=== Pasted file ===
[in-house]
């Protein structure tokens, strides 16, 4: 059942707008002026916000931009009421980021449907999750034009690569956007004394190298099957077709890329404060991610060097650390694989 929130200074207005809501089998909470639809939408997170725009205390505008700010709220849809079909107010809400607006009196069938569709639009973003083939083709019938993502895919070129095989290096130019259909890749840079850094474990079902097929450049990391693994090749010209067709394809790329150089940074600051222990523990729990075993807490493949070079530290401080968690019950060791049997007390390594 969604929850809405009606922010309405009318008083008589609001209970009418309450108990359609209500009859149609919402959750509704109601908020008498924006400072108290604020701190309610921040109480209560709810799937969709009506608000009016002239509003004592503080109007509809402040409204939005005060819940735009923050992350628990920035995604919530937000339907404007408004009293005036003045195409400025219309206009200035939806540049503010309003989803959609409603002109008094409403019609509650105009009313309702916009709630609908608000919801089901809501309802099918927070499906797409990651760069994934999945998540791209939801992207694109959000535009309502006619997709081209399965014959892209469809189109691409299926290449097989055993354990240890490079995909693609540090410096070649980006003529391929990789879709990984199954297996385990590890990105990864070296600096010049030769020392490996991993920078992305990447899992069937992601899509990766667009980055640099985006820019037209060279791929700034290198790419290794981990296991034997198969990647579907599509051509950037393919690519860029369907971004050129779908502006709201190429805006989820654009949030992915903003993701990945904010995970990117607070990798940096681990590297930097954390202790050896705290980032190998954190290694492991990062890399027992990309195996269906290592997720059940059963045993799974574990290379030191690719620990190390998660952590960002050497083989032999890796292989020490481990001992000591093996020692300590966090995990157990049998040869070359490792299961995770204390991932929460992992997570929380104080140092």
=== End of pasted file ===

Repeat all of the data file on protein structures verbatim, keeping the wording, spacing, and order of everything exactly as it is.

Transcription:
[in-house]
């Protein structure tokens, strides 16, 4: 059942707008002026916000931009009421980021449907999750034009690569956007004394190298099957077709890329404060991610060097650390694989 929130200074207005809501089998909470639809939408997170725009205390505008700010709220849809079909107010809400607006009196069938569709639009973003083939083709019938993502895919070129095989290096130019259909890749840079850094474990079902097929450049990391693994090749010209067709394809790329150089940074600051222990523990729990075993807490493949070079530290401080968690019950060791049997007390390594 969604929850809405009606922010309405009318008083008589609001209970009418309450108990359609209500009859149609919402959750509704109601908020008498924006400072108290604020701190309610921040109480209560709810799937969709009506608000009016002239509003004592503080109007509809402040409204939005005060819940735009923050992350628990920035995604919530937000339907404007408004009293005036003045195409400025219309206009200035939806540049503010309003989803959609409603002109008094409403019609509650105009009313309702916009709630609908608000919801089901809501309802099918927070499906797409990651760069994934999945998540791209939801992207694109959000535009309502006619997709081209399965014959892209469809189109691409299926290449097989055993354990240890490079995909693609540090410096070649980006003529391929990789879709990984199954297996385990590890990105990864070296600096010049030769020392490996991993920078992305990447899992069937992601899509990766667009980055640099985006820019037209060279791929700034290198790419290794981990296991034997198969990647579907599509051509950037393919690519860029369907971004050129779908502006709201190429805006989820654009949030992915903003993701990945904010995970990117607070990798940096681990590297930097954390202790050896705290980032190998954190290694492991990062890399027992990309195996269906290592997720059940059963045993799974574990290379030191690719620990190390998660952590960002050497083989032999890796292989020490481990001992000591093996020692300590966090995990157990049998040869070359490792299961995770204390991932929460992992997570929380104080140092």